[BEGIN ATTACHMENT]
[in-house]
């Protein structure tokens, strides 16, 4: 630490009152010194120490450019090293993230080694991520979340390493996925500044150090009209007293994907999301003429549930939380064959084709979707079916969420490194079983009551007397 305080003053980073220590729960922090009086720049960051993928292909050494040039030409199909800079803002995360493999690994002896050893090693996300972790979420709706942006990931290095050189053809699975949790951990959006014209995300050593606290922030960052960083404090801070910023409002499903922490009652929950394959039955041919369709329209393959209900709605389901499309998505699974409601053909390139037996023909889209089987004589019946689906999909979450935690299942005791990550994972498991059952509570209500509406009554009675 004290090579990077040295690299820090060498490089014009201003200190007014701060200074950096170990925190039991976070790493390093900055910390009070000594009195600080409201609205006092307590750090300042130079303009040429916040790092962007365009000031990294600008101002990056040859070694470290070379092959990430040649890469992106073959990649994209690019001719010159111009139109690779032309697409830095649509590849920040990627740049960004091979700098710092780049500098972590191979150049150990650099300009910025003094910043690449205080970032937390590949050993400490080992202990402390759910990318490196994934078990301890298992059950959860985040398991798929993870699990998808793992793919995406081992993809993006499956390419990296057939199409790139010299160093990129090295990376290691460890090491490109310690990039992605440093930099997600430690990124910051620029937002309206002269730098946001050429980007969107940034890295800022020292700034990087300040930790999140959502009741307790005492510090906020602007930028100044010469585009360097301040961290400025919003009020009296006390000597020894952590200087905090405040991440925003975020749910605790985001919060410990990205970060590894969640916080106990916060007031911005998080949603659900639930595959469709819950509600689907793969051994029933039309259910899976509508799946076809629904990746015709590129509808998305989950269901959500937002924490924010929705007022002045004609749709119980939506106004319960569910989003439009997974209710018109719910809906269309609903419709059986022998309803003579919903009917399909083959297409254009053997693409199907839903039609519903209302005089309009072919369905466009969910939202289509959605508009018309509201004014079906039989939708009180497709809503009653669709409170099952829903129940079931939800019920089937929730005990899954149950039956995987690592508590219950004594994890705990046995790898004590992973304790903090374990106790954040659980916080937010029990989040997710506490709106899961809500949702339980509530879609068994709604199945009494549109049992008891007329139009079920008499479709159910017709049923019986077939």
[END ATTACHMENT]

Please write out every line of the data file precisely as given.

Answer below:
[in-house]
């Protein structure tokens, strides 16, 4: 630490009152010194120490450019090293993230080694991520979340390493996925500044150090009209007293994907999301003429549930939380064959084709979707079916969420490194079983009551007397 305080003053980073220590729960922090009086720049960051993928292909050494040039030409199909800079803002995360493999690994002896050893090693996300972790979420709706942006990931290095050189053809699975949790951990959006014209995300050593606290922030960052960083404090801070910023409002499903922490009652929950394959039955041919369709329209393959209900709605389901499309998505699974409601053909390139037996023909889209089987004589019946689906999909979450935690299942005791990550994972498991059952509570209500509406009554009675 004290090579990077040295690299820090060498490089014009201003200190007014701060200074950096170990925190039991976070790493390093900055910390009070000594009195600080409201609205006092307590750090300042130079303009040429916040790092962007365009000031990294600008101002990056040859070694470290070379092959990430040649890469992106073959990649994209690019001719010159111009139109690779032309697409830095649509590849920040990627740049960004091979700098710092780049500098972590191979150049150990650099300009910025003094910043690449205080970032937390590949050993400490080992202990402390759910990318490196994934078990301890298992059950959860985040398991798929993870699990998808793992793919995406081992993809993006499956390419990296057939199409790139010299160093990129090295990376290691460890090491490109310690990039992605440093930099997600430690990124910051620029937002309206002269730098946001050429980007969107940034890295800022020292700034990087300040930790999140959502009741307790005492510090906020602007930028100044010469585009360097301040961290400025919003009020009296006390000597020894952590200087905090405040991440925003975020749910605790985001919060410990990205970060590894969640916080106990916060007031911005998080949603659900639930595959469709819950509600689907793969051994029933039309259910899976509508799946076809629904990746015709590129509808998305989950269901959500937002924490924010929705007022002045004609749709119980939506106004319960569910989003439009997974209710018109719910809906269309609903419709059986022998309803003579919903009917399909083959297409254009053997693409199907839903039609519903209302005089309009072919369905466009969910939202289509959605508009018309509201004014079906039989939708009180497709809503009653669709409170099952829903129940079931939800019920089937929730005990899954149950039956995987690592508590219950004594994890705990046995790898004590992973304790903090374990106790954040659980916080937010029990989040997710506490709106899961809500949702339980509530879609068994709604199945009494549109049992008891007329139009079920008499479709159910017709049923019986077939």